Ranked 10th last year, FirstRand founder Laurie Dippenaar has jumped to fifth with a fortune of R5.2-billion, up from R3.05-billion last year with a larger stake in First Rand coupled with a rising share price .
FirstRand and RMB have also made fortunes for non-executive chairman GT Ferreira, in 10th spot, and former FirstRand CEO Paul Harris, who jumped from 28th to 17th position. They are worth R2.52-billion and R1.78-billion, respectively.
But FirstRand is not the only banking group to make billionaires out of its founders. Capitec, after a stunningly successful few years, propelled chairman Michiel le Roux from 26th to 14th position. He is worth R2.19-billion.
Capitec, listed in 2002, has taken away market share from traditional banks through innovations such as lower fees and opening on Sundays.
Capitec ’ s strong performance also helped buoy the fortune of Jannie Mouton, who made the top 20 for the first time. He is ranked 16th, and worth R1.98-billion. Mouton is executive chairman of PSG, which owns 34.6% of Capitec. Capitec CEO Riaan Stassen is ranked 58 with a listed fortune of R411.74-million; former non-executive director Tshepo Mahloele has R267.5million, and non-executive director Chris Otto holds a stake in Capitec that contributes to his fortune of R238.1million.
Billions have also been made by founders of businesses that gave consumers what they want in housing, pharmaceuticals and healthcare.
While the list includes many people wo have made their fortunes in the past two decades, the old money has got richer. The Ackerman Family Trust, whose stake in Pick n Pay Holdings is worth R4.98-billion ( R4.6-billion) dropped one place to 7th. The fortunes of Royal Bafokeng Consortium edged up with investments in Astrapak, Impala Platinum, Merafe Resources, Metair Investments and Zurich Insurance company now worth R2.48-billion.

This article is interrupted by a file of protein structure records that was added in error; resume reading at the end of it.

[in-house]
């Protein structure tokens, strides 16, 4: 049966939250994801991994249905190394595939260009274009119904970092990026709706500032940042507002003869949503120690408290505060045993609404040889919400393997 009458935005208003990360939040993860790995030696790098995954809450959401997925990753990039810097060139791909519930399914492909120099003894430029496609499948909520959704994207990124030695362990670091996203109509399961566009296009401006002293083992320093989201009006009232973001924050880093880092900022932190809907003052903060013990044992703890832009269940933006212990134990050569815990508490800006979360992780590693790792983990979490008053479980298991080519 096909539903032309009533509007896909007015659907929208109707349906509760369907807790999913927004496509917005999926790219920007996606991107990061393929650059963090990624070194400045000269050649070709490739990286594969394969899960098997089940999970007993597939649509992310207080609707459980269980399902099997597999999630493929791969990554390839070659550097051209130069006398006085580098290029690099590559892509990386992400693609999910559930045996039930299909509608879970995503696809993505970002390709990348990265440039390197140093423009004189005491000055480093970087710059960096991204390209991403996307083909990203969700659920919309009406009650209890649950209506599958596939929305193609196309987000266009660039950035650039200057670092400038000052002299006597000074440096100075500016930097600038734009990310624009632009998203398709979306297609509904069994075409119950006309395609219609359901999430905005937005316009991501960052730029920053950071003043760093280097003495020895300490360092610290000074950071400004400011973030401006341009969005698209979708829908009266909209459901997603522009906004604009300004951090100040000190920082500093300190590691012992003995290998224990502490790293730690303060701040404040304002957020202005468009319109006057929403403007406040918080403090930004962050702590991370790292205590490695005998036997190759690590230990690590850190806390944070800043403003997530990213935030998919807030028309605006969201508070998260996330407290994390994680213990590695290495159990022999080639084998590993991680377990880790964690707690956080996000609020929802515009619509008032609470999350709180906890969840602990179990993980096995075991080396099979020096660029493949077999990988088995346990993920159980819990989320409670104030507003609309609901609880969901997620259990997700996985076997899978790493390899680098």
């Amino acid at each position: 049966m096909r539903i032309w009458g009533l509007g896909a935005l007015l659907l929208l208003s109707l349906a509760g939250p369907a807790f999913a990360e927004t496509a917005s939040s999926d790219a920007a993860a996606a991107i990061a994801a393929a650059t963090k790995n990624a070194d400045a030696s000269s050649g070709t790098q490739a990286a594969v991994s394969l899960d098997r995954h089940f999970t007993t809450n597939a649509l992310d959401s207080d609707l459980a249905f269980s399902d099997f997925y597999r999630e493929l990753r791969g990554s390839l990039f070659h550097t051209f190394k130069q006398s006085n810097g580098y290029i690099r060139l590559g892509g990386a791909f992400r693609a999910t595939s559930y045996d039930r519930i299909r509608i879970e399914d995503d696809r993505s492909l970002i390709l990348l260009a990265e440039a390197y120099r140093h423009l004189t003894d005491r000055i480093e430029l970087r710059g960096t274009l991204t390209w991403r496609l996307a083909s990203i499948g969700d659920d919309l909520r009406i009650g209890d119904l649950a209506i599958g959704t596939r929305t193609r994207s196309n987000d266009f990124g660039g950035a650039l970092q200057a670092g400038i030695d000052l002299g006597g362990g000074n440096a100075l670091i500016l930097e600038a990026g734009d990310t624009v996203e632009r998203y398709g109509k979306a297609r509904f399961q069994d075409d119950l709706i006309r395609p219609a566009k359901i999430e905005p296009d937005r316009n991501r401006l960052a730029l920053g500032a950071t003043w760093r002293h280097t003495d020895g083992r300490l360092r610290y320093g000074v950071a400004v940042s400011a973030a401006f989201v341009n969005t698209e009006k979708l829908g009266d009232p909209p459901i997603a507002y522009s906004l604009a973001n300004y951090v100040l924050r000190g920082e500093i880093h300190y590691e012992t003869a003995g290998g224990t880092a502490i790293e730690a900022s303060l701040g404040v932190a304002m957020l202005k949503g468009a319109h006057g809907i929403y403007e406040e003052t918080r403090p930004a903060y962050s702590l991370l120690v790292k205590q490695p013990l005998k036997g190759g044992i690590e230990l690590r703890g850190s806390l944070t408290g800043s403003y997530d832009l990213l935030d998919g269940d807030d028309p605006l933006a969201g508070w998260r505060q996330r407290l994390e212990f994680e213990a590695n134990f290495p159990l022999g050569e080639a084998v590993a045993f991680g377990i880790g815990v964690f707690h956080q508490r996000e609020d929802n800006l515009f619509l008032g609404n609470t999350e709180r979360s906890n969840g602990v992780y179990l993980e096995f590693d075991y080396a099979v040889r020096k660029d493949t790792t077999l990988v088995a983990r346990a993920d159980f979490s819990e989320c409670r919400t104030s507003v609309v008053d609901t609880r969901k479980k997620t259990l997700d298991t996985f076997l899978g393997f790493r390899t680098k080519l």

Cyril Ramaphosa’s stakes in Assore, Bidvest, Mondi, MTN, SABMiller and Standard Bank are worth R2.22-billion, bringing him up to 13th position from 17th last year.
Resources such as coal and iron ore have made a number of people very rich in recent years. Optimum Coal, SA’s sixth-largest coal producer, has six shareholders in the top 100 following last year’s JSE listing. CEO Mike Teke is worth R608.3-million. Among non-executive directors, Peter Gain is worth R515.4-million, Tom Borman R498.3-million, Mlungisi Kwini R432.4-million, Eliphus Monkeo R425.6million, and non-executive chairman Sivi Gounden R387.8-million,
Exxaro, SA’s second-largest coal producer and a major supplier to power utility Eskom, has also made a lot of people rich. CEO Sipho Nkosi is worth R1.6-billion, followed by directors Vincent Mntambo (R914.9-million), Leonard Sowazi (R622.8-million) and Dalikhaya Zihlangu (R466.36-million).
Directors of Famous Brands occupy five of the top 100 positions.
Chairman Panagiotis Halamandaris’ 12.5% stake in Famous Brands is worth R437.4-million, deputy chairman Theofanis Halamandaris is worth R379-million, director Perikles Halamandaris R328.86-million and John Halamandres R261.51-million.
Hymie Levin’s stake in Famous Brands (along with Netcare and Advtech) gives him a fortune of R249.74million.
Famous Brands CEO Kevin Hedderwick, meanwhile, is worth R47.6-million.
Sharon is a non-executive director at Octodec Investments and Premium Properties. She is ranked at 74th and is worth R330.37-million. Sharon is also the daughter of billionaire Alec Wapnick, who started Pretoria-based City Property in 1938. The property asset management company is now run by his son, Jeffrey. The Wapnick family also controls the empire of listed property loan stocks companies Octodec Investments and Premium Properties.
Source/Photo: Sunday Times [South Africa]